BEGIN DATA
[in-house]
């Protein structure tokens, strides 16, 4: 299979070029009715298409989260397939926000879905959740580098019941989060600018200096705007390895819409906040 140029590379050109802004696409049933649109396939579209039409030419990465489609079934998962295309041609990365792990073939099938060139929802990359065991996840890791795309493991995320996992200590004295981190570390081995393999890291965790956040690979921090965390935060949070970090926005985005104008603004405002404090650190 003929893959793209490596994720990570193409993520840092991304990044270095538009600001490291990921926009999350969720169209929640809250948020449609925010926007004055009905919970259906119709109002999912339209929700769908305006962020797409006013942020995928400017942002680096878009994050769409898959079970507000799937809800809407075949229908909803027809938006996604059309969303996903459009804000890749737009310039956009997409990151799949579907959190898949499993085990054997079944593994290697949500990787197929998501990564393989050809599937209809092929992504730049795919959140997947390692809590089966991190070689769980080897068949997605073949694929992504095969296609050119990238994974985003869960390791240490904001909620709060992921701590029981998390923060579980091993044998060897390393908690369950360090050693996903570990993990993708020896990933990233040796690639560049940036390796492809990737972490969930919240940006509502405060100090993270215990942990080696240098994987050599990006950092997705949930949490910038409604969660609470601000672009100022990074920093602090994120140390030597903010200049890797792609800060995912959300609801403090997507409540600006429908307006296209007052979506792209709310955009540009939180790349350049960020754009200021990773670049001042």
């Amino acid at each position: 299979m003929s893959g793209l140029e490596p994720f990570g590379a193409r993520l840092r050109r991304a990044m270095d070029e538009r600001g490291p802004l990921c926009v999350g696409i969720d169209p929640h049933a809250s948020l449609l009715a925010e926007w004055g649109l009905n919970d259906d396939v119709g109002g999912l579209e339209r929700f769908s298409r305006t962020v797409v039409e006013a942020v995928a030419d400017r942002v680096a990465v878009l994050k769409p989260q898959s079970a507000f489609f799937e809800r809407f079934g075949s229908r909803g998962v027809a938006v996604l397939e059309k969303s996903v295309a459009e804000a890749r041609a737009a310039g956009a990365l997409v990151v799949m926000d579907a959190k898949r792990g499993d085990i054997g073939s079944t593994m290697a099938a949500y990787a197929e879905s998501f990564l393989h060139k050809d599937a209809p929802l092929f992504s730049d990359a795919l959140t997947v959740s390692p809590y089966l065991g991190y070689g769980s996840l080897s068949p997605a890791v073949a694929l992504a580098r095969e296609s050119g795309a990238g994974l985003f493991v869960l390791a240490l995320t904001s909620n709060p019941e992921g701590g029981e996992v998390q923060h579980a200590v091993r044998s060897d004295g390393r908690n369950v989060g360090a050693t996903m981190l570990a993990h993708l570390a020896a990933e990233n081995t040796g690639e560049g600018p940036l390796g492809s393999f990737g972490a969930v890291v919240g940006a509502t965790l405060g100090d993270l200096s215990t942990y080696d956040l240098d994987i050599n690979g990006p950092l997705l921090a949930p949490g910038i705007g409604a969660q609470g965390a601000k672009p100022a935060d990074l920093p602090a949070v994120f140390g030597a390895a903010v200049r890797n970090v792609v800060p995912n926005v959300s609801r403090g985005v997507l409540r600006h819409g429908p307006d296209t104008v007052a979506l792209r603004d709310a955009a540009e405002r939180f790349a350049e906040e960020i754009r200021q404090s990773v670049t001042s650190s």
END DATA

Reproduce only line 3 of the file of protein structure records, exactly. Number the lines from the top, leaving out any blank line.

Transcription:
């Amino acid at each position: 299979m003929s893959g793209l140029e490596p994720f990570g590379a193409r993520l840092r050109r991304a990044m270095d070029e538009r600001g490291p802004l990921c926009v999350g696409i969720d169209p929640h049933a809250s948020l449609l009715a925010e926007w004055g649109l009905n919970d259906d396939v119709g109002g999912l579209e339209r929700f769908s298409r305006t962020v797409v039409e006013a942020v995928a030419d400017r942002v680096a990465v878009l994050k769409p989260q898959s079970a507000f489609f799937e809800r809407f079934g075949s229908r909803g998962v027809a938006v996604l397939e059309k969303s996903v295309a459009e804000a890749r041609a737009a310039g956009a990365l997409v990151v799949m926000d579907a959190k898949r792990g499993d085990i054997g073939s079944t593994m290697a099938a949500y990787a197929e879905s998501f990564l393989h060139k050809d599937a209809p929802l092929f992504s730049d990359a795919l959140t997947v959740s390692p809590y089966l065991g991190y070689g769980s996840l080897s068949p997605a890791v073949a694929l992504a580098r095969e296609s050119g795309a990238g994974l985003f493991v869960l390791a240490l995320t904001s909620n709060p019941e992921g701590g029981e996992v998390q923060h579980a200590v091993r044998s060897d004295g390393r908690n369950v989060g360090a050693t996903m981190l570990a993990h993708l570390a020896a990933e990233n081995t040796g690639e560049g600018p940036l390796g492809s393999f990737g972490a969930v890291v919240g940006a509502t965790l405060g100090d993270l200096s215990t942990y080696d956040l240098d994987i050599n690979g990006p950092l997705l921090a949930p949490g910038i705007g409604a969660q609470g965390a601000k672009p100022a935060d990074l920093p602090a949070v994120f140390g030597a390895a903010v200049r890797n970090v792609v800060p995912n926005v959300s609801r403090g985005v997507l409540r600006h819409g429908p307006d296209t104008v007052a979506l792209r603004d709310a955009a540009e405002r939180f790349a350049e906040e960020i754009r200021q404090s990773v670049t001042s650190s």